I have a confession.. I knew from the time I was in elementary that I wanted a career in agriculture. Despite this realization, I always looked for ways out of this field. Why? I thought it would be too hard to climb the ladder of success in agriculture as a woman. I looked for careers in the medical field, the psychology field, and many many more. I even job shadowed a psychologist and looked into nursing school. I quickly learned that even though I’ve been vaccinating pigs and even helped with a Cesarean, or more widely known as a C-section, human blood doesn’t go over very well with my stomach. In my sophomore year, I realized I needed to toughen up and choose a career in the field that I was passionate about; agriculture. Since then I’ve looked with real interest into becoming everything from a vet to an ag lobbyist, and a horticulturist to an ag teacher. Honestly, I could choose any of those careers and be very happy, because I know it’s in the industry I love. I decided I would tough through being the minority, being the underestimated woman. I don’t think I have ever been so wrong in my life.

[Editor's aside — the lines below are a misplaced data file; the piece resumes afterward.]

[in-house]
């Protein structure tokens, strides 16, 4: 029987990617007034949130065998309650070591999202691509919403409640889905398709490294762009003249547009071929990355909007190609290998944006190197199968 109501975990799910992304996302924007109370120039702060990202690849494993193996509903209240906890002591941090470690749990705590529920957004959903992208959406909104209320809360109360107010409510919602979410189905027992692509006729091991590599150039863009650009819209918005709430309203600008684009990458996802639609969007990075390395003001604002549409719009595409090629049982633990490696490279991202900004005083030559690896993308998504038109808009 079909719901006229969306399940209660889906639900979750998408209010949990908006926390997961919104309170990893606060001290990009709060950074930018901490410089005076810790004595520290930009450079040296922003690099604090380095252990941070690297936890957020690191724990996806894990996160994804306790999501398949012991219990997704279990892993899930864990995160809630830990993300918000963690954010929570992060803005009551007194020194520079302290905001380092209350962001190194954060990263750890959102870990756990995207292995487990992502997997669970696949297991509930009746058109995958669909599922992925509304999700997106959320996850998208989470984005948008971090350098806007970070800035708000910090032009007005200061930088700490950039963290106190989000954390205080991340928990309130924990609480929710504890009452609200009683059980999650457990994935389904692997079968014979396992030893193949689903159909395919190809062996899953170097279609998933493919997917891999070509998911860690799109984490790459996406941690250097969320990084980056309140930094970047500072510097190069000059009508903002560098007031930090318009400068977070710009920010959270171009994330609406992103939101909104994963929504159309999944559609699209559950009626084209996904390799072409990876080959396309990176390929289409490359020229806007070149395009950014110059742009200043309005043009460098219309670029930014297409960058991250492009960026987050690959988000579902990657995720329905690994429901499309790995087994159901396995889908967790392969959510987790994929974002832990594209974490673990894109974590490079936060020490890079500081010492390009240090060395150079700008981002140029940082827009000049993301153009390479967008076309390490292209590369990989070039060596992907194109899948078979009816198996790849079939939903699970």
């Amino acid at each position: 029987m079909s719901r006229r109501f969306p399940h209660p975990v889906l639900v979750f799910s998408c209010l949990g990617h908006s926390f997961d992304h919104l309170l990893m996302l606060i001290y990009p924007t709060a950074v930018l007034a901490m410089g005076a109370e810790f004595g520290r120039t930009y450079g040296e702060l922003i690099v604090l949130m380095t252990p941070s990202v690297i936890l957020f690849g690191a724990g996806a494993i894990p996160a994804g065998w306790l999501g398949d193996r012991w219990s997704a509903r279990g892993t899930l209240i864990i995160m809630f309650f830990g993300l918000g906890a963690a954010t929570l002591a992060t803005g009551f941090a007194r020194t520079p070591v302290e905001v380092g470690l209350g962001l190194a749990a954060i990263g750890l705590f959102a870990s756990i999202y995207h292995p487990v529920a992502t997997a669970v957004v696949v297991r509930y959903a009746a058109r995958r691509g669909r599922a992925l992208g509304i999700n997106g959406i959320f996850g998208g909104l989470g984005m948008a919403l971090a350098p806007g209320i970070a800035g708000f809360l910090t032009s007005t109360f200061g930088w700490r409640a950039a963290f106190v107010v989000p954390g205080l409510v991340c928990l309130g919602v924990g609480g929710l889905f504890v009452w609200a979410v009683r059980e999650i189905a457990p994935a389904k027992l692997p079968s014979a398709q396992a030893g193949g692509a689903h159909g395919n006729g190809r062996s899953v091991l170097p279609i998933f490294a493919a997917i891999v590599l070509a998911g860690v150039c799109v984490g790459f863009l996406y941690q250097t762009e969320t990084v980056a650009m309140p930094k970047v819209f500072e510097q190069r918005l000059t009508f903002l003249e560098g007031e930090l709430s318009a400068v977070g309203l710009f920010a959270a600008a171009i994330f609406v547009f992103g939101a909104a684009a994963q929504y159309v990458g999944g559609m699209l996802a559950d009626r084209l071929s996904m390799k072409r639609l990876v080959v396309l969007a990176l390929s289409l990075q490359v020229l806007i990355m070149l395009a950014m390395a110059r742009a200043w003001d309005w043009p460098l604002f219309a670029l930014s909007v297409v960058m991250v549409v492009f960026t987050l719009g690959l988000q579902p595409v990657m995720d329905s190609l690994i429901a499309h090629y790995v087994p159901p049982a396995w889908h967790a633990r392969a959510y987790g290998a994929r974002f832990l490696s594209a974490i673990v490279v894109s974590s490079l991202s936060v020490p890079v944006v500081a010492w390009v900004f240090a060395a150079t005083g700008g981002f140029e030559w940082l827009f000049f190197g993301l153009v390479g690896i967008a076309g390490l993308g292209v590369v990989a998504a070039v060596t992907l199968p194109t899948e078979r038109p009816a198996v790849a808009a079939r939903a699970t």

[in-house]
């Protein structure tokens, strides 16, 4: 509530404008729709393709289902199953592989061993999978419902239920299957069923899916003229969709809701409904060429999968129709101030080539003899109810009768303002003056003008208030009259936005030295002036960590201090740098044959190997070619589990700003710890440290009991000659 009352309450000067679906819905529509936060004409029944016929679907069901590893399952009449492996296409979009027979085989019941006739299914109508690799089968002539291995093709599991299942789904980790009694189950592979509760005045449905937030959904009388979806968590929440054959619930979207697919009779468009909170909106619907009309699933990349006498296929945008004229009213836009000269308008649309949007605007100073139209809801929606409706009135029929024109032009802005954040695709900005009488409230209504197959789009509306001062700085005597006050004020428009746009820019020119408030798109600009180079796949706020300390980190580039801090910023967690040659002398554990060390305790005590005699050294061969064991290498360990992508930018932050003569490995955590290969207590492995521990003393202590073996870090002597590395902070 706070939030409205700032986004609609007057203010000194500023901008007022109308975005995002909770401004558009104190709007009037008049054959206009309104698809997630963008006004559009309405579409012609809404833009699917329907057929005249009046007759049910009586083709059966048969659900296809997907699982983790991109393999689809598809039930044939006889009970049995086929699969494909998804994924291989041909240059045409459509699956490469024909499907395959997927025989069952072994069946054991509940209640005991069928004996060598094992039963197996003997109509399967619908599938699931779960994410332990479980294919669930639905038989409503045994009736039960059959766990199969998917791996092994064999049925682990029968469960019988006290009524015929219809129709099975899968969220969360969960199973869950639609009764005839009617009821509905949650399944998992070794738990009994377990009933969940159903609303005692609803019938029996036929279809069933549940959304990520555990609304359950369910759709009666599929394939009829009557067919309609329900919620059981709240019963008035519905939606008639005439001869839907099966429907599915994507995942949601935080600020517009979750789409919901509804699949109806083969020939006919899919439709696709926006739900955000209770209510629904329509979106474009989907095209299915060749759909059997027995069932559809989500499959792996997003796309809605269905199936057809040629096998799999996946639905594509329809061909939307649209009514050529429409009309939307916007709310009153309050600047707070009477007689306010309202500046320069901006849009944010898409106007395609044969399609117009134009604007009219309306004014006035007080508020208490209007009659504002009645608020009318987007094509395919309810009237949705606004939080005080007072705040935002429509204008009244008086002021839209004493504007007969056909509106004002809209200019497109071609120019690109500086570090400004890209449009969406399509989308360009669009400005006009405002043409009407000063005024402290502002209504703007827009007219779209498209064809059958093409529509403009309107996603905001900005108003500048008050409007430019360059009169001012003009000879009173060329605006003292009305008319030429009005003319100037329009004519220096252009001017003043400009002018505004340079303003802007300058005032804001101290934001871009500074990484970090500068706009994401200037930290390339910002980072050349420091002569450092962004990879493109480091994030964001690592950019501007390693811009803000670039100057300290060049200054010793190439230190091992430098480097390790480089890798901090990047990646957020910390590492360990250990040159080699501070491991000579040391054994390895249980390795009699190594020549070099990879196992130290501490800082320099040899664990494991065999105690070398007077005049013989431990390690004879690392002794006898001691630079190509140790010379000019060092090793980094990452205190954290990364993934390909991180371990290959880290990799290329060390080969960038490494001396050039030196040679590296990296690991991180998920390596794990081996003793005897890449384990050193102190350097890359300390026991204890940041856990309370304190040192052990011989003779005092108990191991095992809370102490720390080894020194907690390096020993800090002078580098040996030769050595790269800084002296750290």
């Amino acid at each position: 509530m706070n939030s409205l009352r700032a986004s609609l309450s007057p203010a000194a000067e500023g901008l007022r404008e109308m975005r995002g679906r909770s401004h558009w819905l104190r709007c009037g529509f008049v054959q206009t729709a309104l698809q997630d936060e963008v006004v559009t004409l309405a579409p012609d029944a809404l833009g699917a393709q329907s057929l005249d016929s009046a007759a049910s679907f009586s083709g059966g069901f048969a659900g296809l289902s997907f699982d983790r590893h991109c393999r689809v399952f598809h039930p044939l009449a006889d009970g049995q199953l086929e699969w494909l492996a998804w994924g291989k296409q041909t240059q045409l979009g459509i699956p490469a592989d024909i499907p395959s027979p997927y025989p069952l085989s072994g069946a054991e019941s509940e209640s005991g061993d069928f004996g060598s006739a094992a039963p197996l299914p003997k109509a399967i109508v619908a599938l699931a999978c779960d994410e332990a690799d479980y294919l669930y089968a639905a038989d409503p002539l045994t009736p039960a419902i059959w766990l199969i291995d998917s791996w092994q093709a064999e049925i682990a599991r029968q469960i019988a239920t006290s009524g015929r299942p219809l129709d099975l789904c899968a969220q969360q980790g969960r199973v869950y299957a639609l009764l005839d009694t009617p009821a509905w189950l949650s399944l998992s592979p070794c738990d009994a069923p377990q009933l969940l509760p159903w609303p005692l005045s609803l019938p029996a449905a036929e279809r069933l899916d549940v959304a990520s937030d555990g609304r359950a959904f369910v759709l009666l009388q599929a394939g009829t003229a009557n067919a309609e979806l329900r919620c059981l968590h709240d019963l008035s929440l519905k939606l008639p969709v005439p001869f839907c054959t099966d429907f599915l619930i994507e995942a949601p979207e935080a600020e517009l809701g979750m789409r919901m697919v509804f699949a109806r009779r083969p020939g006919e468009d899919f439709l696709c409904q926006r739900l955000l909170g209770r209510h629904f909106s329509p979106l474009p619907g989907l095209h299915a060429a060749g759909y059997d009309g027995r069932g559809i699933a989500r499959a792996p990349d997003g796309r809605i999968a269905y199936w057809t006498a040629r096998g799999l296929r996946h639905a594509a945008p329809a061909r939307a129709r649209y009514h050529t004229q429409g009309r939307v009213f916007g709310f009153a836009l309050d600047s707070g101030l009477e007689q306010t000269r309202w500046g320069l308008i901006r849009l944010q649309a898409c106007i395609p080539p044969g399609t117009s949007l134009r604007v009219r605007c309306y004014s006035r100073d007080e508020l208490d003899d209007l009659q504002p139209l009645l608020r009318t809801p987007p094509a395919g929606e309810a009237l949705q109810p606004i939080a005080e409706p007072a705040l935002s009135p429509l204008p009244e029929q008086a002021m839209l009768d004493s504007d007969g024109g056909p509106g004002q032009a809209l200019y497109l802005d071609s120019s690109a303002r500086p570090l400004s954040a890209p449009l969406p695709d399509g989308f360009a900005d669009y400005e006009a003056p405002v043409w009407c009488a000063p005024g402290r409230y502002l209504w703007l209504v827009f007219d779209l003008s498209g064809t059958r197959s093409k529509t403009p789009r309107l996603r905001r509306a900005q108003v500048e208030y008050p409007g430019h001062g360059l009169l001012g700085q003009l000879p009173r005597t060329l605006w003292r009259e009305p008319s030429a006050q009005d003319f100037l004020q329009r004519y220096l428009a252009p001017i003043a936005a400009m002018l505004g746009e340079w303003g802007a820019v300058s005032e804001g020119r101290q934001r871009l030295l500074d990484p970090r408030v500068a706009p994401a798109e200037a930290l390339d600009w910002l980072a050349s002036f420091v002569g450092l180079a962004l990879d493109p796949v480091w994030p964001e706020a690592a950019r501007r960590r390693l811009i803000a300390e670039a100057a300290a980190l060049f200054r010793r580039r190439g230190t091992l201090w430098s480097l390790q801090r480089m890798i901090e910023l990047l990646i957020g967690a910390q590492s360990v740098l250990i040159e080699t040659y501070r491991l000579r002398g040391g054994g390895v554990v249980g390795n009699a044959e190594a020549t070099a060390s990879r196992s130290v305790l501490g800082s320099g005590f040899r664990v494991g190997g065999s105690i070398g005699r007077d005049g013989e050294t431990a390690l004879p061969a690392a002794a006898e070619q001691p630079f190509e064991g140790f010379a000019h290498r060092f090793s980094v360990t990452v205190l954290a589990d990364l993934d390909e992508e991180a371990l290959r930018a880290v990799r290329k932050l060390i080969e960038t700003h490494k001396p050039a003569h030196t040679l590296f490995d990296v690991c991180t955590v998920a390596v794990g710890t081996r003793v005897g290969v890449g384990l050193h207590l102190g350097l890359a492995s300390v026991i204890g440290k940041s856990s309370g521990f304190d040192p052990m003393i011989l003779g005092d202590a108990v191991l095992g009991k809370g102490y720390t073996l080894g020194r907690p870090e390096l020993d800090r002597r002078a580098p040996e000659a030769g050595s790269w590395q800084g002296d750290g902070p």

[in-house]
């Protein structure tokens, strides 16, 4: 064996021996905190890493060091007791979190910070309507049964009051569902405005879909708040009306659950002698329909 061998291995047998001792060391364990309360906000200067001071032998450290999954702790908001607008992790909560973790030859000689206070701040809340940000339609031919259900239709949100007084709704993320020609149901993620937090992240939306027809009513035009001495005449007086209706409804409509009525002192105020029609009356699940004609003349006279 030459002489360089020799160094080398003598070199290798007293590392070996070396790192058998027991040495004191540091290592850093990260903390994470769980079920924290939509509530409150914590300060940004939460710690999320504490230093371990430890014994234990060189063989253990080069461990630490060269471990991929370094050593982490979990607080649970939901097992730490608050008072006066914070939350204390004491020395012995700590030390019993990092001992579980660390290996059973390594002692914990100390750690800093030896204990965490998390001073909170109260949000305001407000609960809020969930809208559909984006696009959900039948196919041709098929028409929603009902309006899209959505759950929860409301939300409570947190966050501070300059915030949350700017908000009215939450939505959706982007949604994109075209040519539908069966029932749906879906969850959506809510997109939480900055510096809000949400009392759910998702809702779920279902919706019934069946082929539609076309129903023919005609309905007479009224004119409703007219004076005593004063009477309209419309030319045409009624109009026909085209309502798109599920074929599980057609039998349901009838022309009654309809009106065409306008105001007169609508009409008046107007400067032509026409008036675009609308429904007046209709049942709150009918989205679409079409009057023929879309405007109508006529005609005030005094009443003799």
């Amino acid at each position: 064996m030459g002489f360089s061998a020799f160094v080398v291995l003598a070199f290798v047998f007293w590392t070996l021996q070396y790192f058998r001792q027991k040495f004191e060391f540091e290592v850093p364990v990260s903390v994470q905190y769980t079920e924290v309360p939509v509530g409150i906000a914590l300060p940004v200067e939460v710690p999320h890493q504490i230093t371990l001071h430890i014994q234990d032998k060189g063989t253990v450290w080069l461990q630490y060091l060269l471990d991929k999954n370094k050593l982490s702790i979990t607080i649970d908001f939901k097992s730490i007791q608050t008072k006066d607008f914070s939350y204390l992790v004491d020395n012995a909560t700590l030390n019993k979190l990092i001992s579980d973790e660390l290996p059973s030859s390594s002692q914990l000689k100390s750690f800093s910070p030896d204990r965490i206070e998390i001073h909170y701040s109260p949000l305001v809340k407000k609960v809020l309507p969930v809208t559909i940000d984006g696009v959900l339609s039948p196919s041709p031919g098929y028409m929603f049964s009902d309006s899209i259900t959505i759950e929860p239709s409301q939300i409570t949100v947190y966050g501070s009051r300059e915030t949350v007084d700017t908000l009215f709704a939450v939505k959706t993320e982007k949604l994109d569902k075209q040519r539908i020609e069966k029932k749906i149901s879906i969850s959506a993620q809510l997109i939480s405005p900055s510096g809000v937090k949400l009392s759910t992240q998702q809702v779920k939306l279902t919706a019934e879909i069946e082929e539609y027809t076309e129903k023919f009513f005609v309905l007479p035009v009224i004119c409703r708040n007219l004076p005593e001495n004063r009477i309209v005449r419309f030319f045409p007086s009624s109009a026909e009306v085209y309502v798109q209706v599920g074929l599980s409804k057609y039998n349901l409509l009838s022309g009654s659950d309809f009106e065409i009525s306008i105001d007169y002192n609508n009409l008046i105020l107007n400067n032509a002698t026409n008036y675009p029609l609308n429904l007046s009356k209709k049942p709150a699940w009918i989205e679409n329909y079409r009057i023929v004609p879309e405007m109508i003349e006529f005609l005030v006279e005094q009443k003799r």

Last week I attended the Women in Ag conference. This is a conference where women from across Nebraska gather to talk about agriculture, more specifically farming. There are opportunities to attend workshops about the farm bills, farm insurance, horticulture, pesticides, and everything else agriculture. The first night of the conference a woman who had been to every single Women in Ag Conference since its inception 31 years ago was recognized. She stood up and said, “It’s the only place in the world I can talk farming with women.” I got goosebumps. Every doubt I’ve ever had about being a women in agriculture disappeared. These women and many more made footprints in every ag-related field for the women of my generation and we can now follow them without fear. I think sometimes my generation thinks that you have to be loud and bold to be courageous, or to make a difference; but these women have taught me that still waters run deep and there’s no other water, or sisterhood, that I’d rather be a part of.